Skip to main content

Cynically Challenged?

I recently had to go back to my trusty dictionary to look up an all too familiar word.  I was surprised at the primary definition, as it really was not my first impression of the word.  The word I sought out was "cynic".  The primary definition is a person who believes that only selfishness motivates human actions and who disbelieves in or minimizes selfless acts or disinterested points of view.  I thought a cynic was a nay-sayer - one who just opposed things because they had a genuinely "sour" disposition!  Maybe it was even a person who just had been "burnt" so many times they no longer believed things to be possible.  

6 Cynics look high and low for wisdom—and never find it; the open-minded find it right on their doorstep!  (Proverbs 14:6 The Message)

Now, in light of the "true" definition, let's unpack our passage today.  

Cynics - those who think human beings are basically motivated by selfish actions - have a hard time finding wisdom.  Those who cannot entertain an opposing point of view have a hard time coming to a place of learning from their experiences - therefore, they also have a hard time learning so as to gain wisdom.  Solomon tells us the cynic looks high and low.  They are on a quest - it is just something they have a hard time finding!  This means the cynic is not really "disinterested" totally in finding wisdom - just having a hard time wrapping their hands around it because they have a basic "bent" which causes them to not realize it is right in front of them!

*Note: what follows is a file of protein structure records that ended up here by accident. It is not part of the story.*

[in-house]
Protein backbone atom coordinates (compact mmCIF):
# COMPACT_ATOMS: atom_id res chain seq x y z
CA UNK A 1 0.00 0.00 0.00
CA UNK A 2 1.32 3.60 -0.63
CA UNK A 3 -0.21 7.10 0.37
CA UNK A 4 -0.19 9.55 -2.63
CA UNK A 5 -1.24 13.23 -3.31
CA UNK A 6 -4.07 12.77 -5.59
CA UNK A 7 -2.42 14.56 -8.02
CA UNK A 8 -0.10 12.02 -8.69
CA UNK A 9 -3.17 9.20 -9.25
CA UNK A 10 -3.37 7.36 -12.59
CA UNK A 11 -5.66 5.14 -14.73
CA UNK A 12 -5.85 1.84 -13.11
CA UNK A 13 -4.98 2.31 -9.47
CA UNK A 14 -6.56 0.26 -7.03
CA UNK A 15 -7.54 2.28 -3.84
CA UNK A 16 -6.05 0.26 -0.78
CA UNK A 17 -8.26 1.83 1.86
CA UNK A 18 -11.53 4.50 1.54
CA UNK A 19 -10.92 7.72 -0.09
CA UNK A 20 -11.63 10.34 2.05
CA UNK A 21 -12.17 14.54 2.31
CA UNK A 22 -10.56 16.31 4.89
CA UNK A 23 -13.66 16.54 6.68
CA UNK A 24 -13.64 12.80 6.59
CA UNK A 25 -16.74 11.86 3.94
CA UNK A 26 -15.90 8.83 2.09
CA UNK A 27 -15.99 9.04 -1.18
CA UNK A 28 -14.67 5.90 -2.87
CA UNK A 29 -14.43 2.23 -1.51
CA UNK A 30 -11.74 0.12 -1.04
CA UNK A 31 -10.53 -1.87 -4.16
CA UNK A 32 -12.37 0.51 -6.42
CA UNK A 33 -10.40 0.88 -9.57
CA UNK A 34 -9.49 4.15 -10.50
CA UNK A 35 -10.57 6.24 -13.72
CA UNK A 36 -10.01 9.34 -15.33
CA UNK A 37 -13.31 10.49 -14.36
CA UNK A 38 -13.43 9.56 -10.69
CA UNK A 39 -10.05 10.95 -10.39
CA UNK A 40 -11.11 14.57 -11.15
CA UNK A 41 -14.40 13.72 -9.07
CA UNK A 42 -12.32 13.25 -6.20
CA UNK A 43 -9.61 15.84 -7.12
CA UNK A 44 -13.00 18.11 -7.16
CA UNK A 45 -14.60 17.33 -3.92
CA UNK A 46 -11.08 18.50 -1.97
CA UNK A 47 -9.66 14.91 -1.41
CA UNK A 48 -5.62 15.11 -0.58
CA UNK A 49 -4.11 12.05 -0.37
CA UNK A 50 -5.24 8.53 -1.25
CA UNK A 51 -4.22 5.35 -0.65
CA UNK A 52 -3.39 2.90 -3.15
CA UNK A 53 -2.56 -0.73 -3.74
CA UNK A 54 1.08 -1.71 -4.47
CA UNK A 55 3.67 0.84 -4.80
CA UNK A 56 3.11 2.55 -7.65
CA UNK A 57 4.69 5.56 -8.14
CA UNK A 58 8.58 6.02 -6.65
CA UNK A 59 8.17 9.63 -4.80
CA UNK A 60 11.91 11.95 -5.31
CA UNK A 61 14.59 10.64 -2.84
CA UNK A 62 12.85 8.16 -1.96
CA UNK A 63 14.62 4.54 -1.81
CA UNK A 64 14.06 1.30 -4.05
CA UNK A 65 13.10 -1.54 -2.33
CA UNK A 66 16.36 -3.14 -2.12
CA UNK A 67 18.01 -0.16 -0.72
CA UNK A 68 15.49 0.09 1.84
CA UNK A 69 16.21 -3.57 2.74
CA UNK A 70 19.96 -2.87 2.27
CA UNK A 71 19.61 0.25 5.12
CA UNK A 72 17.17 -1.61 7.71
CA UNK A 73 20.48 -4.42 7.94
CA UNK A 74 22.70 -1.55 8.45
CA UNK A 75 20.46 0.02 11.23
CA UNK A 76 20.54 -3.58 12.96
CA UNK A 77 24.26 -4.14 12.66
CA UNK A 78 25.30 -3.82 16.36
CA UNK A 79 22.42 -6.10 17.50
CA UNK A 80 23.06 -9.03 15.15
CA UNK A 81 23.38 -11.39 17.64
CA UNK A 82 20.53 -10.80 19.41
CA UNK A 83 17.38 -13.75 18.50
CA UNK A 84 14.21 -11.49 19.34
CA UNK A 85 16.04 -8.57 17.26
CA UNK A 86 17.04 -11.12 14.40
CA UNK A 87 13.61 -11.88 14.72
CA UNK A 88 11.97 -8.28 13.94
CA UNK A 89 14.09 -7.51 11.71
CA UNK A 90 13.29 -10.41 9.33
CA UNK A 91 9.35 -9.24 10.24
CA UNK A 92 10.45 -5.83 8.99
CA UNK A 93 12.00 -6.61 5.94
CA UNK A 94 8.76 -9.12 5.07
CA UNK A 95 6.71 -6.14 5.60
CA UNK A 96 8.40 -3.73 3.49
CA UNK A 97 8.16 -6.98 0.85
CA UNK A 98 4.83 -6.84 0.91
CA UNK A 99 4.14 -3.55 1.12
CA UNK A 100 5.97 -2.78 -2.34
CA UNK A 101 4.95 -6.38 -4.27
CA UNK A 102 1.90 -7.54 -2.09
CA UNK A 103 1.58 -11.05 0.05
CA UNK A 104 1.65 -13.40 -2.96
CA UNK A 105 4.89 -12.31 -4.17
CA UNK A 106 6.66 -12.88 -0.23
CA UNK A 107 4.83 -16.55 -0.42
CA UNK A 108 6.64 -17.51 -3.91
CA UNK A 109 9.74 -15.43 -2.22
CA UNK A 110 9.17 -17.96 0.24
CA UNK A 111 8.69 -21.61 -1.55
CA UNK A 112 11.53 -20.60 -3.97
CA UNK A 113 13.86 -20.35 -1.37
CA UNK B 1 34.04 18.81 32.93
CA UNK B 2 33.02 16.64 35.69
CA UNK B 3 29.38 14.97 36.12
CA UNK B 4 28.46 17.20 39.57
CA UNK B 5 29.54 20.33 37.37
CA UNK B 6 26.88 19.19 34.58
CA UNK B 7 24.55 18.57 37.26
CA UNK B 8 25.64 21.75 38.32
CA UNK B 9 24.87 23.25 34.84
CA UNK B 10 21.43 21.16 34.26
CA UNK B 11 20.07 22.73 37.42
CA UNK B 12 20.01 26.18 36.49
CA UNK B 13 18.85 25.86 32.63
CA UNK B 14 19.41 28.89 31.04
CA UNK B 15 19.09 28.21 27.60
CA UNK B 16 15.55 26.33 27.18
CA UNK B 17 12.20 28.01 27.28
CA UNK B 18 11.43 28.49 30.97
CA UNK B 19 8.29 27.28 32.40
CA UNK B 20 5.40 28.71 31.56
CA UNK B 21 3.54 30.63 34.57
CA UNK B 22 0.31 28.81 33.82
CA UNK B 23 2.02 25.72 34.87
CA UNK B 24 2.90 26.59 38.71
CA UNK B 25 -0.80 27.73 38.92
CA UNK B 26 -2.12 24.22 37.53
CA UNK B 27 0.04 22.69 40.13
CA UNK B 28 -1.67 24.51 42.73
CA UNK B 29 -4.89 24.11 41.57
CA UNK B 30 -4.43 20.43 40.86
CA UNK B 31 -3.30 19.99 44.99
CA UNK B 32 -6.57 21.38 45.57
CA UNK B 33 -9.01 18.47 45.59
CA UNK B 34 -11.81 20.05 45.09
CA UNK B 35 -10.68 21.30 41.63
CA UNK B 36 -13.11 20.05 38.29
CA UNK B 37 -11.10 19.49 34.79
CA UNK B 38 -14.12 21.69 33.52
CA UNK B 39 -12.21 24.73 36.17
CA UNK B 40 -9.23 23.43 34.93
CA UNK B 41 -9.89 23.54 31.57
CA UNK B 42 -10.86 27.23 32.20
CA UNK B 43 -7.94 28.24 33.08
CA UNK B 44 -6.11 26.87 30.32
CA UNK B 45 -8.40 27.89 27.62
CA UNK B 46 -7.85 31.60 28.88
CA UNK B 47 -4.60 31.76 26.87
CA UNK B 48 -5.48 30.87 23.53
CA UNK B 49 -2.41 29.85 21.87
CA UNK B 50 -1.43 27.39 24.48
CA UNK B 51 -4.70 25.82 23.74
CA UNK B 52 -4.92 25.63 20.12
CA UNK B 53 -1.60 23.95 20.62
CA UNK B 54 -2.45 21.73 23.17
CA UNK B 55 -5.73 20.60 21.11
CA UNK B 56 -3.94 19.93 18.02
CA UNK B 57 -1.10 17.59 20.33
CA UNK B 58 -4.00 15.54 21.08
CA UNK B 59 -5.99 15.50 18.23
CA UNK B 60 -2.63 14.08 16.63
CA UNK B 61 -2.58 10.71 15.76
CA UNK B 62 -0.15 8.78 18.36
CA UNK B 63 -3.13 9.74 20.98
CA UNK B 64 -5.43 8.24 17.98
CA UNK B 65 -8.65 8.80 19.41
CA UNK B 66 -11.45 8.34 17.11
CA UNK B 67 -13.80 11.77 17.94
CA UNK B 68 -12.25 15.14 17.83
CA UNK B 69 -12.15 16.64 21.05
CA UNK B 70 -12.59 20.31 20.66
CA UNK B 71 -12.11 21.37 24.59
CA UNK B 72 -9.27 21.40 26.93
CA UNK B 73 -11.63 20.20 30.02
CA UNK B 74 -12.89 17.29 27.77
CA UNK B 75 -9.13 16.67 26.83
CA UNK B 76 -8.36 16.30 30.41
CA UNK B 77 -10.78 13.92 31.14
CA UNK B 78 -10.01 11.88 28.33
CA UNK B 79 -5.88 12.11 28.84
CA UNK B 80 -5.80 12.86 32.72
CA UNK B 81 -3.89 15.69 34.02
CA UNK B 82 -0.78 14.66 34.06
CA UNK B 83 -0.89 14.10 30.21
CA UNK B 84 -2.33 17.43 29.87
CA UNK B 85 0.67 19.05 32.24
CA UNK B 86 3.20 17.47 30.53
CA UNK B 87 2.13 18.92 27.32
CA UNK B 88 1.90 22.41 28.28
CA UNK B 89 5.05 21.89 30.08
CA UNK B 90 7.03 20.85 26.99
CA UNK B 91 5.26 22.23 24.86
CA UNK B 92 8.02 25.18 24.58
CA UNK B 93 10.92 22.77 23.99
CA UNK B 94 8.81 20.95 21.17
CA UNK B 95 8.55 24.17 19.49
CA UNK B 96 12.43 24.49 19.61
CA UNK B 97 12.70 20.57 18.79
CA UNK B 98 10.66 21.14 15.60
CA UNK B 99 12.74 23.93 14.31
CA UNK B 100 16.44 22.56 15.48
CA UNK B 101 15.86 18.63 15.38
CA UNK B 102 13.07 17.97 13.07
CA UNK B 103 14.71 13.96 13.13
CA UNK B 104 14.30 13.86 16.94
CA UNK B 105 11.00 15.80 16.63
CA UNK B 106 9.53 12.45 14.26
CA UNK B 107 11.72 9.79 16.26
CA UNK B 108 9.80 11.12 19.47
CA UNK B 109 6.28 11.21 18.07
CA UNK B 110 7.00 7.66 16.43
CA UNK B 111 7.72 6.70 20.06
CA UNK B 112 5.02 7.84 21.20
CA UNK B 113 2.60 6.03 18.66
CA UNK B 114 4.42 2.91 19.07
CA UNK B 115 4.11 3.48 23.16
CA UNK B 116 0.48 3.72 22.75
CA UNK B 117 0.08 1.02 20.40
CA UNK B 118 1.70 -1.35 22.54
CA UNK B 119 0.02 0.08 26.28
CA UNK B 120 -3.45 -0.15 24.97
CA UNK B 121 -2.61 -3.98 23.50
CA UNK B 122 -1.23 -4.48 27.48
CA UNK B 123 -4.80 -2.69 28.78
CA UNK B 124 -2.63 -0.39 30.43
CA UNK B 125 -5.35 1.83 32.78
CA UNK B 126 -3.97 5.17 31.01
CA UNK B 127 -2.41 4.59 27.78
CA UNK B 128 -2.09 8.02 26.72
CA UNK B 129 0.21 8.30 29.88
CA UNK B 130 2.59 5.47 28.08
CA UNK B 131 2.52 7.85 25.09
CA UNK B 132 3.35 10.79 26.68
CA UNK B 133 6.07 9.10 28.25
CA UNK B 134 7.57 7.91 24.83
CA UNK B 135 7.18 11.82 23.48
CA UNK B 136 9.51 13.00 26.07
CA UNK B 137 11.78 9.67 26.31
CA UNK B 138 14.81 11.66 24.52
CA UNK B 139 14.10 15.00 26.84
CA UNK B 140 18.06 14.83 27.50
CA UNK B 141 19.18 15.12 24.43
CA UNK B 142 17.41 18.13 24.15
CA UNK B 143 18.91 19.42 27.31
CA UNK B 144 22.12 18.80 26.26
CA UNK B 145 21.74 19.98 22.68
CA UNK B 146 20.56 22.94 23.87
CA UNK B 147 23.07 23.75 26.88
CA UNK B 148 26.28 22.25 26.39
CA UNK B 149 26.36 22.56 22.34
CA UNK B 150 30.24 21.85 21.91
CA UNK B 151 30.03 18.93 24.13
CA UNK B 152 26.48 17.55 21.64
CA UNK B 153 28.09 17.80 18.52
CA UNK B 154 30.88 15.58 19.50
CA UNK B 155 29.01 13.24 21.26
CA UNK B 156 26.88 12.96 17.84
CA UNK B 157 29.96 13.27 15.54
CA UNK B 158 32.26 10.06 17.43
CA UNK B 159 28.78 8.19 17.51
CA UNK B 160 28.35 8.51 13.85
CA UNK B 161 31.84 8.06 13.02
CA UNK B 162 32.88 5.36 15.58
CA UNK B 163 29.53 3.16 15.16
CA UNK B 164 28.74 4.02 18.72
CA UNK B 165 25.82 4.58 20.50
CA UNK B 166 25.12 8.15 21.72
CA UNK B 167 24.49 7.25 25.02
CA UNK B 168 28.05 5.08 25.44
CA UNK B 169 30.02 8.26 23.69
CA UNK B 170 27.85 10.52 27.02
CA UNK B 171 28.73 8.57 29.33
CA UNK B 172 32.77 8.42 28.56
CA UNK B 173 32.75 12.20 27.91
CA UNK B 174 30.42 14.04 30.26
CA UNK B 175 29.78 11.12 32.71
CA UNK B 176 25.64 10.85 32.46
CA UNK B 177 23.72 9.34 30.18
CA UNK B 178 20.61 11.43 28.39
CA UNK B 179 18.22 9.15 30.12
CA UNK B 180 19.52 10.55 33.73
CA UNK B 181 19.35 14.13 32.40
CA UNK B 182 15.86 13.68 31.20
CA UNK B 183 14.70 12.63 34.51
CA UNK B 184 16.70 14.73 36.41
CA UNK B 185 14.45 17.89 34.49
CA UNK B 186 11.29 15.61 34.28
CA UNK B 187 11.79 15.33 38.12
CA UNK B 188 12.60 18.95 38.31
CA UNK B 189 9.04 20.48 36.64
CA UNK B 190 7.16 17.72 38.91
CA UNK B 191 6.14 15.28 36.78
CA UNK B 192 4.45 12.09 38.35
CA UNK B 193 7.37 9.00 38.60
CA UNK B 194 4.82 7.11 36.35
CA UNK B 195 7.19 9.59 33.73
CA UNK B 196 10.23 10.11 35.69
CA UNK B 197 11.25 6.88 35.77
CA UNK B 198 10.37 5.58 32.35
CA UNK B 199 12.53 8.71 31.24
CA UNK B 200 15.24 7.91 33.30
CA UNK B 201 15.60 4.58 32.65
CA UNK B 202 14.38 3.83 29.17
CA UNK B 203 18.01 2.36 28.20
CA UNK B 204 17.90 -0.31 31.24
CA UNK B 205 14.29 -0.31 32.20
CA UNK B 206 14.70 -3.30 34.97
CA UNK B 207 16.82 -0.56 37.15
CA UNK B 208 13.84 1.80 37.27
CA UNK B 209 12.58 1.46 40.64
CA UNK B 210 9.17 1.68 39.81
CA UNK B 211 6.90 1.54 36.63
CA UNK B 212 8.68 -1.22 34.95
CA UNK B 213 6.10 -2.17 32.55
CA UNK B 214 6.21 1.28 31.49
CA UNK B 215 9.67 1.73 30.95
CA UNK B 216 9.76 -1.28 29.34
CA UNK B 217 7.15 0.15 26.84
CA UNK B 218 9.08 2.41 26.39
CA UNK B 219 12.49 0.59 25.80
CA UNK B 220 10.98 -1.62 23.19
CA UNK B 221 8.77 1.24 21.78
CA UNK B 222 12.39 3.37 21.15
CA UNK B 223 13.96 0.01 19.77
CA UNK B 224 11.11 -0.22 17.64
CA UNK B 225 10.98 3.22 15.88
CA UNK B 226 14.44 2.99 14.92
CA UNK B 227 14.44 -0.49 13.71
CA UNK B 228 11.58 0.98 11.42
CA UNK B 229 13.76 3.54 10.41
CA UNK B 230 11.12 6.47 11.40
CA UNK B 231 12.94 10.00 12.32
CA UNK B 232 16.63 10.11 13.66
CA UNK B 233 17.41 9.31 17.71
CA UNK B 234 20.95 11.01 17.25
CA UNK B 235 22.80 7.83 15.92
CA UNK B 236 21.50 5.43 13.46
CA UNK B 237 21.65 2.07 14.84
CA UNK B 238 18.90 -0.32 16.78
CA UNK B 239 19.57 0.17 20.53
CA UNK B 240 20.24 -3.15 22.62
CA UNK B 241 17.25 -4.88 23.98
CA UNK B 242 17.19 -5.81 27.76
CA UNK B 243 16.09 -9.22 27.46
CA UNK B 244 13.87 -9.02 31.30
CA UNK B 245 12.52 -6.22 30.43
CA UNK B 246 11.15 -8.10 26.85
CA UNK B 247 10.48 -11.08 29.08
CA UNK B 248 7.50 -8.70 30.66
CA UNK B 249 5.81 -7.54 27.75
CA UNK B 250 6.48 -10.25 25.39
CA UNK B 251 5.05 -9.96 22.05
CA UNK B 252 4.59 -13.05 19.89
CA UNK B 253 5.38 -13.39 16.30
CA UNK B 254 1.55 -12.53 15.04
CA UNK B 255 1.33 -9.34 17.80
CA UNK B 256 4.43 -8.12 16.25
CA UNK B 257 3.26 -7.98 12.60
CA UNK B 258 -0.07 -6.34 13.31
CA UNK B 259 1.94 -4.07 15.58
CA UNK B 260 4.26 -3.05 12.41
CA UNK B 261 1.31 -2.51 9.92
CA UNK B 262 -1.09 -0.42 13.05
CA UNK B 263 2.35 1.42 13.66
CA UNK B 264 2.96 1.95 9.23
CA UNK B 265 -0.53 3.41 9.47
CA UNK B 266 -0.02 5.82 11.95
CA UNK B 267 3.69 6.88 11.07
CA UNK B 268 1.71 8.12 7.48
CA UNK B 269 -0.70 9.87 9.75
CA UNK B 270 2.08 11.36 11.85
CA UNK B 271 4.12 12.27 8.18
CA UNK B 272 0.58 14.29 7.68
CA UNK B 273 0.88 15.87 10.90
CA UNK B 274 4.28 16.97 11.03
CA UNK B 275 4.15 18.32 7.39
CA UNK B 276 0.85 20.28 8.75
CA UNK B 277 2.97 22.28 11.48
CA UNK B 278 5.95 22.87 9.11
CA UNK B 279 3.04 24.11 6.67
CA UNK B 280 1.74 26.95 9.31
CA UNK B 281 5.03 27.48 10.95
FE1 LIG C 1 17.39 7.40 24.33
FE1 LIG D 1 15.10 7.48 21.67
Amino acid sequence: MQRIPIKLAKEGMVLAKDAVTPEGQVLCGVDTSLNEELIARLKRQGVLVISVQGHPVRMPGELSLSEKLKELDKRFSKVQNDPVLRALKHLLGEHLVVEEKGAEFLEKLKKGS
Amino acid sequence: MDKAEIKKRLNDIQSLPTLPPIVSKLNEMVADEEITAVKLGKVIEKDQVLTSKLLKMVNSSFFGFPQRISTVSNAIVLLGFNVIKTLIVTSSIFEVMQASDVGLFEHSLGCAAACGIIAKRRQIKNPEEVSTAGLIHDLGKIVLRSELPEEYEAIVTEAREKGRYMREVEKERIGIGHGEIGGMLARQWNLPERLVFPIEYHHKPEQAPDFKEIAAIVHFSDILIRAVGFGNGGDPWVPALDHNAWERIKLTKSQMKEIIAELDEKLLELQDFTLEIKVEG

Know anyone who fits this type of personality type?  Always suspicious of the actions of another - believing they must be doing whatever it is they are doing in order to gain something for themselves.  This makes for a miserable view of life.  To believe all action - both human and divine - is centered in selfish ambition almost minimizes any action of love or grace.  It also makes for a life in which trust is elusive.

No wonder they struggle with finding wisdom!  Wisdom has a basis in trust - you have to experience knowledge in such a manner so as to develop a trust in it.  For example, if you open a package of meat, only to be encountered with an odd smell, you might not "trust" this meat is fit for consumption.  What led you to this conclusion?  Perhaps it was the "smell" of rotting garbage you experienced on a hot summer day when you lifted the lid of your outside trash receptacle to throw away something.  That pungent smell left an impression of something being "rotten" and not good for eating!  Now, when you open the package of meat, a little off-color in appearance, the "smell" confirms your suspicion - it is rotten!